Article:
I agree and i retract any comment made as to the skill of the crew, and my post has been changed accordingly.

    I like you am only looking at the pictures from my pc so perhaps we both are not in the best place to comment?

    We all have different ideas about what we would do.

    I have been a bit hasty with my original wording and not given some of the comments as much thought as they deserved. And i have given myself a slap

    But if i was OIC for the incident i would not be happy,

    We go on about PPE and other procedures, and the phases of an extrication, i see none of them here.

    i respect your experience with this type of incident, however with this type of incident i would put money on some type of spinal injury, so space creation would be needed, so that leads me to stability to enable this to happen.

    Are you saying you would be happy to man handle the casualty out of this situation with a possible spinal injury without space creation?

    Personnel in the hot zone / inner cordon with no Gloves Helmets etc, do you see what i mean, don't shoot me but we will naturally have different protocols for our own fire dept, we should learn from each other and not let these debates get into a slagging match.

    Yes i hope we can put my original post down to a badly thought out post. Apart from my bad comments (now erased) i know the subject and will stand by the points i have raised.

    I never meant to pxss any one off, or give myself a bad reputation, for that i apologies.

    John

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    I don't understand where you keep coming up with this set in stone need for "space creation". If the patient isn't pinned and is not in an awkward position, no you don't need "space creation" and no you don't need to "man handle" the patient out either.

    Once again, if the crew needs to make room or cut holes, I'm sure they will do that. This 1/400th of a second look at a small part of the scene with no information about what happened, who has responded, who is responding, and what their plan is does not give you any ability to judge them. You don't know enough to say they aren't doing the right thing or should be doing it differently. Hell for all you know, the patient got ejected and they're just getting the registration for the police. Or maybe the rescue isn't on scene with equipment yet. Or or or or or I can go on with or's forever because the details aren't there.
    Last edited by rmoore; 10-23-2010 at 11:04 PM.
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    Jonny,Why do YOU think there is spinal injury?

    As I mentioned,I've done quite a few of these and with the exception of unbelted occupants,EVERY one I have attended has been a signoff and they WALKED away.

    At least here in the States the modern construction combined with the restraint systems lets one survive SERIOUS events with little or NO injury.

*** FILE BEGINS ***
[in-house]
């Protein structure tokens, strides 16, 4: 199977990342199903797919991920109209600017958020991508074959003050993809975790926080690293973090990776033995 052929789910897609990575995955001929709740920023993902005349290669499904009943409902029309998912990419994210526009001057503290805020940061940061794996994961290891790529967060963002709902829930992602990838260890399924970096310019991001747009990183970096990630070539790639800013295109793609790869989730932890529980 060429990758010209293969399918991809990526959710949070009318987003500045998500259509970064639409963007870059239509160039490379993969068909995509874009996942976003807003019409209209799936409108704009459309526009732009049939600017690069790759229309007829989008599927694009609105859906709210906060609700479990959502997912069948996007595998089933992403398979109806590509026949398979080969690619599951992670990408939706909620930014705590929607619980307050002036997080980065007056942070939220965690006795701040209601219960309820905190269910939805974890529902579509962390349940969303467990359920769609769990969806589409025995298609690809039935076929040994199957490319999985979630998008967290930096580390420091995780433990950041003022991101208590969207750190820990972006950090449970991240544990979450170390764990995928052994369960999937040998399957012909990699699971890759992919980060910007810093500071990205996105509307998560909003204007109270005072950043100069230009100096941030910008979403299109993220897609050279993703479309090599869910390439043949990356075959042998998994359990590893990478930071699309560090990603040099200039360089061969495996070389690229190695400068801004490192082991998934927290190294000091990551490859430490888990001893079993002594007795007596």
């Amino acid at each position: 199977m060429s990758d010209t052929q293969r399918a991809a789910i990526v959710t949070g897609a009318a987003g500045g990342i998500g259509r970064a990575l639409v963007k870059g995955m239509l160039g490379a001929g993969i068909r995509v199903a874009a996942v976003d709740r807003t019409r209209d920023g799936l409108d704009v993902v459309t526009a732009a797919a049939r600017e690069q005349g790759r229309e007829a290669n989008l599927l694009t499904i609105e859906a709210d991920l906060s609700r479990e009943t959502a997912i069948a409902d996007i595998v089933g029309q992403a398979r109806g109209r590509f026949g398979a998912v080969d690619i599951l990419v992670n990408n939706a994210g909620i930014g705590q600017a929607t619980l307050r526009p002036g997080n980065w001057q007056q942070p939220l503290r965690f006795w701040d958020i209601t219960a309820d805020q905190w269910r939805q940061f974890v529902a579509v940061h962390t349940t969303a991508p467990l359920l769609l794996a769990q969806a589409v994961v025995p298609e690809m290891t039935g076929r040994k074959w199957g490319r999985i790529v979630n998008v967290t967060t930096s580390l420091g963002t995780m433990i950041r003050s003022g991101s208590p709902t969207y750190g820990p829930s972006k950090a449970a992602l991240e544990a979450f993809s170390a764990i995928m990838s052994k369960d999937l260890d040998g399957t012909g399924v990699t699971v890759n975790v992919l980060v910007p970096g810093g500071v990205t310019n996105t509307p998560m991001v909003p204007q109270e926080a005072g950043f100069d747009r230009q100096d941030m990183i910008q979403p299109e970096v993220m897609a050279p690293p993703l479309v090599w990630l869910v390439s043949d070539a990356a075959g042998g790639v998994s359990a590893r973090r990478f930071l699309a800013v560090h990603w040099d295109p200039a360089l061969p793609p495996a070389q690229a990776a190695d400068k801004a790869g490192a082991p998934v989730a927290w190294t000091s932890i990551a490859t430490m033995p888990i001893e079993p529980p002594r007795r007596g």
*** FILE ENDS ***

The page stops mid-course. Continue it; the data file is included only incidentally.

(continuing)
Space usually consists of the back window or whichever door opens easier. If there is spinal compromise,treat accordingly. If not,why overcomplicate things? T.C.
    Last edited by rmoore; 10-23-2010 at 11:04 PM.

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    And the ONLY people I see WITHOUT PPE is the USUAL. Cops and Bus attendants. AND their Protocol varies considerably from ours. T.C.

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    Ok i see where you are both coming from.

    No i am not at the incident, i am just commenting on the pictures, and yes there may be no one in the vehicle, and yes the picture gives very little information.

    I thought the pictures and the post where there because there was someone in the vehicle.

    The vehicle has been in a roll over, which in most cases would lead you to assume a c-spine injury.

    If there is so little information why are you assuming the vehicle is 100% stable and that their are no injuries.

    I thought the idea was to debate the information and look at learning points to better our skills. If i am so wrong then why even bother to post these pictures. No of us know exactly what has happened

    If the patient has no complaints and is able to get out then fine by me. I agree keep it simple and safe.

    There doesn't have to be actual entrapment to warrant space creation, what about entrapment by virtue of their injuries?

    If all you want to do is vent anger at me then fine but if we can not have a constructive open minded discussion, then i suggest we end it and move on to happier posts.

    As i said i am only replying to the original post, with a lot of assuming, why doesn't whoever posted the pictures get the facts and let us know, u guys are guessing the same as me.

    With regard to vehicle restraints, if you do the research you will see that they are actually responsible for a lot of post accident injuries and fatalities, that go un-reported. Airbags do not prevent whiplash and other spinal injuries. Come on lets keep this operational and not personnel

    We are all assuming, what ifs by the pictures, so lets not get at each other

    John